Pets allowed
Not Allowed
Elevation Gain
820.00 ft (249.94 m)
Trail type
3.10 mi (4.99 km)
Please respect the outdoors by practicing Leave No Trace. Learn more about how to apply the principles of Leave No Trace on your next outdoor adventure here.

Each day that the Tallulah Gorge Floor is open to the public, up to 100 lucky hikers have the chance to claim a permit to go down and explore its beauty and wonder. Tallulah Gorge is a true gem. Contained inside Tallulah Gorge State Park, the gorge rises nearly 1,000 feet in places, up sheer cliffs, from the Tallulah River. This is a geological rarity in the state of Georgia and the region in general. Experiencing the gorge from down below is simply an unforgettable and breathtaking experience.

As only 100 permits are issued daily, first-come, first-served, if you want to experience the Gorge Floor on a sunny summer weekend, arrive early. Some people come as early as 6:30 a.m. to stand in line at the visitor center. Generally speaking, if you arrive by 7:15 a.m., odds are in your favor to be among the first 100. Be sure to have $5 in cash ready for parking. The visitor center opens at 8 a.m. sharp, and those lucky enough to get a permit are escorted into a conference room for a safety talk before the permit is issued.

Stock up on plenty of water at the visitor center, and if it’s warm enough, put on your most durable and comfortable bathing suit. You will begin by hiking past a simply stunning view of Tempesta Falls at the overlooks as you begin to descend down the stairs to the suspension bridge. Take your time crossing the bridge to soak in the spectacular scenery as you feel yourself floating along. Once across the bridge, continue downward until you arrive at the gate that requires you to have a permit to cross.

At this point, you must cross the Tallulah River. There are large boulders that you can hop around on to attempt a dry crossing, but most people get three-quarters of the way across and decide to just take off their shoes and get their feet wet. Overlooking the river crossing is the spectacular Hurricane Falls. Once across the river, the trail dissolves into a tangle of boulders and tree roots as you scramble your way toward Oceana Falls. Hiking alongside Oceana Falls and down deeper into the gorge is a highlight.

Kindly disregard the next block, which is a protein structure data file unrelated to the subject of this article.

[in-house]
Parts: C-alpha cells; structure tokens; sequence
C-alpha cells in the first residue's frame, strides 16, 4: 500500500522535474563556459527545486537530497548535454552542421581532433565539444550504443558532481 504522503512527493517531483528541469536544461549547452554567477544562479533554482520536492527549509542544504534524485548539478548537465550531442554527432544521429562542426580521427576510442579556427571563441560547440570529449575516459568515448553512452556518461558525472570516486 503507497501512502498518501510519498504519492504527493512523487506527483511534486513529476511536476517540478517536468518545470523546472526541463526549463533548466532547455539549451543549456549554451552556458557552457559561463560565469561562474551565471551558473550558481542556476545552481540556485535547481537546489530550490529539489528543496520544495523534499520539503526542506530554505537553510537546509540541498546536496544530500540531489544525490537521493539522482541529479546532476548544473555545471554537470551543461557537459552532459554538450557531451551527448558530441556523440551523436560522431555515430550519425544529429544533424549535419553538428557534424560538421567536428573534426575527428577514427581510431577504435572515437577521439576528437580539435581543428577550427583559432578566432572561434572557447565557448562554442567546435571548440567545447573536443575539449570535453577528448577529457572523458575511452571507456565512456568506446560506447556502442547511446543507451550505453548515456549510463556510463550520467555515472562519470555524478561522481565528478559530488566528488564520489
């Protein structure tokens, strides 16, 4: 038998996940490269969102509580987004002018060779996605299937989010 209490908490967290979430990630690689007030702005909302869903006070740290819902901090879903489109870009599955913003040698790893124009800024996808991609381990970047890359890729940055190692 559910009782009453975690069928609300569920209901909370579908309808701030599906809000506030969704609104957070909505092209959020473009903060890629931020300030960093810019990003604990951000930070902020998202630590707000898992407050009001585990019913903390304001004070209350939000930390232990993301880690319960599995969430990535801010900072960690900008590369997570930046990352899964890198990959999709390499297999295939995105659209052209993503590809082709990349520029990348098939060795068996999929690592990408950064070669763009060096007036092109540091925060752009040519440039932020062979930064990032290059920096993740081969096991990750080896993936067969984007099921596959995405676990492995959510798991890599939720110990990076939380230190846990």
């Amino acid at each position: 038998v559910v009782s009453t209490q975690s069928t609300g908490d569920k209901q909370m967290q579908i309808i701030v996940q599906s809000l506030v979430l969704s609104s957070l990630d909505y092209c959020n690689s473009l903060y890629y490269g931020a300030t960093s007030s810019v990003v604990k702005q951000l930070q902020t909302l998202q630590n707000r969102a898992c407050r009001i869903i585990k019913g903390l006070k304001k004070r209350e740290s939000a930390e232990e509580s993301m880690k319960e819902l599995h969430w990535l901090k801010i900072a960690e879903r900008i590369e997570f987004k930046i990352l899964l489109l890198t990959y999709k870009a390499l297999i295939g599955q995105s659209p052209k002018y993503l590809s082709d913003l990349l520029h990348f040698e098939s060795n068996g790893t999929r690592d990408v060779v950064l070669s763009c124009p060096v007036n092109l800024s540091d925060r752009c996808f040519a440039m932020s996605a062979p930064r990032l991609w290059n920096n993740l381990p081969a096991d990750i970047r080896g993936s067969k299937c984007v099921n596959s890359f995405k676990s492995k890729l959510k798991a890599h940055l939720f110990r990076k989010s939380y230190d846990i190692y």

Once arriving at Bridal Veil Falls, go ahead, take off your shoes and make some use of that swim suit. Bridal Veil Falls is a natural water slide that dumps you in a perfectly refreshing swim hole at the bottom. The scenery here is absolutely sensational, as you zoom down the water slide with all your best buddies in tow.

To complete the loop, cross over the top of Bridal Veil Falls, and find the Sliding Rock Trail. This trail travels pretty much straight up for a quarter mile and then right past the spot where the 65-year-old daredevil Karl Wallenda did his high-wire walk across the gorge back in 1970. From here, the trail walks you across the South Rim for more amazing views, over Tallulah Dam, and back to the visitor center.

Check the Tallulah Gorge State Park website before you arrive to see if the Gorge Floor is open. The Gorge Floor is generally closed when there is rain or other weather events, and during dam releases. Even if you can’t get a permit to hike the floor, you can hike most of the rest of the loop and experience the views from the overlooks and the suspension bridge.

Logistics + Planning

Preferable season(s)




Parking Pass

Car fee

Open Year-round



Natural water slide. Waterfalls. Extremely scenic.


Difficult hike. Hard to get permits.

Trailhead Elevation

1,577.00 ft (480.67 m)

Highest point

1,640.00 ft (499.87 m)


Potable water
Flushing toilets
Near lake or river

Typically multi-day


Permit required


Permit self-issue on site



Nearby Adventures


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